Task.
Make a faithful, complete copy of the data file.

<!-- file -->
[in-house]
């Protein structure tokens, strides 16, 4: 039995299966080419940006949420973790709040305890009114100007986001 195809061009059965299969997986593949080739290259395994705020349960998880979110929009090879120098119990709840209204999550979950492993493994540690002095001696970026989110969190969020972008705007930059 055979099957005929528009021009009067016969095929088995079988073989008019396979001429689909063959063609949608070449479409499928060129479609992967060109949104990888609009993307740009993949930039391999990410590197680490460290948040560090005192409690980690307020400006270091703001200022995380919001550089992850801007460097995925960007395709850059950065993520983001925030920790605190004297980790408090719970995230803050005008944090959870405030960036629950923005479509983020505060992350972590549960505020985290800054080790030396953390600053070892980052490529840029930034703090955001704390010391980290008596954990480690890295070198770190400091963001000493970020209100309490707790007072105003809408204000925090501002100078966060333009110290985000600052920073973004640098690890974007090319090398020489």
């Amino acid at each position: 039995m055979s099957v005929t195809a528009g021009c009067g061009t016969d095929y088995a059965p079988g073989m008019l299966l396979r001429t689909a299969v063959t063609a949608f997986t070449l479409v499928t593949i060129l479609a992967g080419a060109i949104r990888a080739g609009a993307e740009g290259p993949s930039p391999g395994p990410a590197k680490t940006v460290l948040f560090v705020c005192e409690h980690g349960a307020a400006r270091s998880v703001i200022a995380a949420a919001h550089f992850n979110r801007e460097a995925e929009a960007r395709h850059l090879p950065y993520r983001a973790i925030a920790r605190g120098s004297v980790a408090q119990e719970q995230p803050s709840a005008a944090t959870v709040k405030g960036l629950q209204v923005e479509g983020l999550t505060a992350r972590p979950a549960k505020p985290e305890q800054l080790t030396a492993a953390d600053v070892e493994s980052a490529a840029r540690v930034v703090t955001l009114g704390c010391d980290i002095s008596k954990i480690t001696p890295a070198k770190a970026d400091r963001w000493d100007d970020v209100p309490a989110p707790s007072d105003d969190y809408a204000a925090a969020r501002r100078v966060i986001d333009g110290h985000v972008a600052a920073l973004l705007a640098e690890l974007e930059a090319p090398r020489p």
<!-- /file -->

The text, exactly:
[in-house]
């Protein structure tokens, strides 16, 4: 039995299966080419940006949420973790709040305890009114100007986001 195809061009059965299969997986593949080739290259395994705020349960998880979110929009090879120098119990709840209204999550979950492993493994540690002095001696970026989110969190969020972008705007930059 055979099957005929528009021009009067016969095929088995079988073989008019396979001429689909063959063609949608070449479409499928060129479609992967060109949104990888609009993307740009993949930039391999990410590197680490460290948040560090005192409690980690307020400006270091703001200022995380919001550089992850801007460097995925960007395709850059950065993520983001925030920790605190004297980790408090719970995230803050005008944090959870405030960036629950923005479509983020505060992350972590549960505020985290800054080790030396953390600053070892980052490529840029930034703090955001704390010391980290008596954990480690890295070198770190400091963001000493970020209100309490707790007072105003809408204000925090501002100078966060333009110290985000600052920073973004640098690890974007090319090398020489």
């Amino acid at each position: 039995m055979s099957v005929t195809a528009g021009c009067g061009t016969d095929y088995a059965p079988g073989m008019l299966l396979r001429t689909a299969v063959t063609a949608f997986t070449l479409v499928t593949i060129l479609a992967g080419a060109i949104r990888a080739g609009a993307e740009g290259p993949s930039p391999g395994p990410a590197k680490t940006v460290l948040f560090v705020c005192e409690h980690g349960a307020a400006r270091s998880v703001i200022a995380a949420a919001h550089f992850n979110r801007e460097a995925e929009a960007r395709h850059l090879p950065y993520r983001a973790i925030a920790r605190g120098s004297v980790a408090q119990e719970q995230p803050s709840a005008a944090t959870v709040k405030g960036l629950q209204v923005e479509g983020l999550t505060a992350r972590p979950a549960k505020p985290e305890q800054l080790t030396a492993a953390d600053v070892e493994s980052a490529a840029r540690v930034v703090t955001l009114g704390c010391d980290i002095s008596k954990i480690t001696p890295a070198k770190a970026d400091r963001w000493d100007d970020v209100p309490a989110p707790s007072d105003d969190y809408a204000a925090a969020r501002r100078v966060i986001d333009g110290h985000v972008a600052a920073l973004l705007a640098e690890l974007e930059a090319p090398r020489p």